The recent paper at hand approaches explaining deep learning from a different perspective, that of physics, and discusses the role of "cheap learning" (parameter reduction) and how it relates back to this innovative perspective.
Why does deep learning work so well? And... cheap learning?
A recent paper by Henry W. Lin (Harvard) and Max Tegmark (MIT), titled "Why does deep and cheap learning work so well?" looks to examine from a different perspective what it is about deep learning that makes it work so well. It also introduces (at least, to me) the term "cheap learning."
First off, to be clear, "cheap learning" does not refer to using a low end GPU; instead, the following explains its relationship to parameter reduction:
This central idea of this paper is that neural network success owes as much to physics as it does to mathematics (perhaps more), and that simplistic physics functions owing to concepts such as symmetry, locality, compositionality, and polynomial log-probability can be viewed similarly to deep learning's relationship with the reality which it seeks to model. You may have heard something about this in September; this is the paper on which said news was based.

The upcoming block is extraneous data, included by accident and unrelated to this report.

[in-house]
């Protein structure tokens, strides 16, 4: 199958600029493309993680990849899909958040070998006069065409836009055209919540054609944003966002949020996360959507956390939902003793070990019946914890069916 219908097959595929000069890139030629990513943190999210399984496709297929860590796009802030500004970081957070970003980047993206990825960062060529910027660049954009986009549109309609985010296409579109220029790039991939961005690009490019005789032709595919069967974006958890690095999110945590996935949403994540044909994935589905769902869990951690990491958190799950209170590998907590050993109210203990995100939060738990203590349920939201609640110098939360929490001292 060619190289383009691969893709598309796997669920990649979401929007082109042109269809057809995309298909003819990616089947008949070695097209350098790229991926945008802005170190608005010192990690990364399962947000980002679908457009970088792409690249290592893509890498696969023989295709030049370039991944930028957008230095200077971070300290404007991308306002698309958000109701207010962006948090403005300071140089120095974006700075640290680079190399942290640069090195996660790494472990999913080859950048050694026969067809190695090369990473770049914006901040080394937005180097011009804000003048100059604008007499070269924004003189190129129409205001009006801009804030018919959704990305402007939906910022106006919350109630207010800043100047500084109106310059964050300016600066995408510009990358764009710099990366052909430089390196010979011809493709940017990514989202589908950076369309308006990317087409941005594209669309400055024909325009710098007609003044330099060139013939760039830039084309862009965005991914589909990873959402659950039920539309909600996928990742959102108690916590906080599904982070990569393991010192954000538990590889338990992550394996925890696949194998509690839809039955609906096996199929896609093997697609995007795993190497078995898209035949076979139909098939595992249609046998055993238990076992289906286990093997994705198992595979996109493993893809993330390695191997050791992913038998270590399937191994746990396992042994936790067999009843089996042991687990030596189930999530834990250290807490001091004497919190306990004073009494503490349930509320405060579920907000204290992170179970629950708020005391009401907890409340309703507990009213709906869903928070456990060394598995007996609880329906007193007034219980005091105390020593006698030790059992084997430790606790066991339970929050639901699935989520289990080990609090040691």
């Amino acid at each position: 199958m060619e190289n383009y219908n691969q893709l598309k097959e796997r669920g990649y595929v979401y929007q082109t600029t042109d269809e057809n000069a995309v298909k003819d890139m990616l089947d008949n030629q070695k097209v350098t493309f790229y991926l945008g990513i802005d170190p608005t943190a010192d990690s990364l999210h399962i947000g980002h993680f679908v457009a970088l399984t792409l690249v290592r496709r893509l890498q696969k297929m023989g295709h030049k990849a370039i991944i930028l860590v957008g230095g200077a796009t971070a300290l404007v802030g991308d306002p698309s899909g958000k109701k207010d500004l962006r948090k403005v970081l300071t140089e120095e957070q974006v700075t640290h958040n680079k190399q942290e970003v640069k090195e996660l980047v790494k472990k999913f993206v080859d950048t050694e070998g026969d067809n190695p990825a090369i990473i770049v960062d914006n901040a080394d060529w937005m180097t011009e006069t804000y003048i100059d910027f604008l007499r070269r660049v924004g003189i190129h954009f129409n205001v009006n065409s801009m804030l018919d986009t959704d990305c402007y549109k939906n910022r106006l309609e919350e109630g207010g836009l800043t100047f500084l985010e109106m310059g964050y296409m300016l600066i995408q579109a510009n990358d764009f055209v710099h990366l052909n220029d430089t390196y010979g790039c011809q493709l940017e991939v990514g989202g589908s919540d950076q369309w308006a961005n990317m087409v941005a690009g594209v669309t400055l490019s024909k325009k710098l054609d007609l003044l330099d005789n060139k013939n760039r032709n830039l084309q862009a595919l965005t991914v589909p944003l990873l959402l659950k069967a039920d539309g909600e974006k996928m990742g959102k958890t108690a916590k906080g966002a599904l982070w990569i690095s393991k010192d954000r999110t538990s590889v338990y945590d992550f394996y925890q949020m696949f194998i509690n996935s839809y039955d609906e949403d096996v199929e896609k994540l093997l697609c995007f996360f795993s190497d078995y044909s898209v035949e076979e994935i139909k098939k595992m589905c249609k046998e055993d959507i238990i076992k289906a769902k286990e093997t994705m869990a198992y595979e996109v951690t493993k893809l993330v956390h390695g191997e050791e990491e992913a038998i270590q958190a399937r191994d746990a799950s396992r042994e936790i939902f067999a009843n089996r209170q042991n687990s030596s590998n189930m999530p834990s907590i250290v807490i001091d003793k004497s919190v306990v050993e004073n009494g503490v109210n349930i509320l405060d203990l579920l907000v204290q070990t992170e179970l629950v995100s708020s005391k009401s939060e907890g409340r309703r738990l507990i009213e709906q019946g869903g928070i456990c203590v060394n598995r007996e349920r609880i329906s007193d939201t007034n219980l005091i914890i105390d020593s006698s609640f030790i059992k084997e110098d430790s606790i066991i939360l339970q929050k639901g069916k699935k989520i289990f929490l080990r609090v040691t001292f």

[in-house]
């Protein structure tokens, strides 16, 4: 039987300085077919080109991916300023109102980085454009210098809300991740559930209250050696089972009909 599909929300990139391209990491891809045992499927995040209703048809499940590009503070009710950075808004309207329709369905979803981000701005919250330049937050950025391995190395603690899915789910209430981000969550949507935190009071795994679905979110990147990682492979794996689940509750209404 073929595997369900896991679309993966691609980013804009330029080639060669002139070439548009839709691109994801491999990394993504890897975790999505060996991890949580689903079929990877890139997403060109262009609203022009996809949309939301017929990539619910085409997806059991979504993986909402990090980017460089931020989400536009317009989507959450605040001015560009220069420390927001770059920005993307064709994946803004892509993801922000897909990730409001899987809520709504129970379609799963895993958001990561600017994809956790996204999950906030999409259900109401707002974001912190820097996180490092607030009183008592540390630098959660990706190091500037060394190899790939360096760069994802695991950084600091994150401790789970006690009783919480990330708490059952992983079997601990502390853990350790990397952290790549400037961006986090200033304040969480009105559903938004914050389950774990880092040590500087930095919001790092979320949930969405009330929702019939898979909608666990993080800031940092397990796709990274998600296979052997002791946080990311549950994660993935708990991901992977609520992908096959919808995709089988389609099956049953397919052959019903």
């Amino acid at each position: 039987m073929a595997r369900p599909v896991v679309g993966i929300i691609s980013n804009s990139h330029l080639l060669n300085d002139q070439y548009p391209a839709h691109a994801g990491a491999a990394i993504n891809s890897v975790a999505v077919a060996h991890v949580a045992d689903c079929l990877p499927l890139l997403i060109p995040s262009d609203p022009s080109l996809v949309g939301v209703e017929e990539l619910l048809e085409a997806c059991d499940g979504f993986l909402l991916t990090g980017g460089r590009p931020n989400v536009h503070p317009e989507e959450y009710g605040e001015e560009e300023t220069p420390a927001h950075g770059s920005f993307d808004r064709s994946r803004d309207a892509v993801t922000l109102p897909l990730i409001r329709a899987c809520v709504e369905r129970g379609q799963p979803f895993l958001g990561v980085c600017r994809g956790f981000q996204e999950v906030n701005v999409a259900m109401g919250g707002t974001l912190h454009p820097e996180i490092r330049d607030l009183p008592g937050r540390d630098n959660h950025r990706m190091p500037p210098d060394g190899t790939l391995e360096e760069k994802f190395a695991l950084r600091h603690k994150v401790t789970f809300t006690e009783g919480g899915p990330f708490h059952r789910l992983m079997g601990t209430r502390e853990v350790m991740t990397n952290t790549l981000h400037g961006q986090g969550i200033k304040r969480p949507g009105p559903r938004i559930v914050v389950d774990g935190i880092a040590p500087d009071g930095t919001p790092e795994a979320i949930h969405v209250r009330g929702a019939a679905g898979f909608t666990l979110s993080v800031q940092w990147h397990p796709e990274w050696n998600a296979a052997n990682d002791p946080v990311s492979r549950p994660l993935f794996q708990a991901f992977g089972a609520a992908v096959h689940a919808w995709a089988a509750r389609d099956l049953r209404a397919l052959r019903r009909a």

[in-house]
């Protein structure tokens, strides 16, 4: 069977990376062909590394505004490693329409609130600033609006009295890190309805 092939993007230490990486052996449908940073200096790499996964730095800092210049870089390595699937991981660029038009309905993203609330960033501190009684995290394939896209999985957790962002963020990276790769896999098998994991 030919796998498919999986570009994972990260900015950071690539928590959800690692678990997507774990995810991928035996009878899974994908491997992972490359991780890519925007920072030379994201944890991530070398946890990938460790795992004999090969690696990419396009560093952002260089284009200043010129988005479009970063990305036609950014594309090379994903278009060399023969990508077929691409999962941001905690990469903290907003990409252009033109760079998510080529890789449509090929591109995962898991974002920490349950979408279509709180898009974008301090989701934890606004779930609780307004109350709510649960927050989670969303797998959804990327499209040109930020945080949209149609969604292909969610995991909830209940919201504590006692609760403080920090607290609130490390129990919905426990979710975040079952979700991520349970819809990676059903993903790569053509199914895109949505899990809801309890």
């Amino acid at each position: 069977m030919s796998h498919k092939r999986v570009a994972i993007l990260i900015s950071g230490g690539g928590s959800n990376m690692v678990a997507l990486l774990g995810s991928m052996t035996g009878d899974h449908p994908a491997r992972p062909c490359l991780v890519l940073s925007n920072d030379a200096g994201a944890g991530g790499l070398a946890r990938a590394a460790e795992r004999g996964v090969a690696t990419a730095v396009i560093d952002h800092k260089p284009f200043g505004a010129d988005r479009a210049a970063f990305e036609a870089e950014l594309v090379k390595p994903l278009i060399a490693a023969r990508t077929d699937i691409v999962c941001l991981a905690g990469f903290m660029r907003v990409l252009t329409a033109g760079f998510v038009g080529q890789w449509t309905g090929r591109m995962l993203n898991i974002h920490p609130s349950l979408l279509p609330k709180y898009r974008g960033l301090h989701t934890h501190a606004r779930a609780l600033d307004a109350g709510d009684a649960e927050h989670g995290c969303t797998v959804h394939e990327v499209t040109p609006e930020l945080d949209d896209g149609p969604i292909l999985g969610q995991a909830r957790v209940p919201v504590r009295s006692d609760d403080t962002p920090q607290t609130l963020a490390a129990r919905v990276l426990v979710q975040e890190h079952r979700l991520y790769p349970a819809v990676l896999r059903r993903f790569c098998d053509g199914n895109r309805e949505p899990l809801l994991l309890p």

More from the abstract:
We further argue that when the statistical process generating the data is of a certain hierarchical form prevalent in physics and machine-learning, a deep neural network can be more efficient than a shallow one.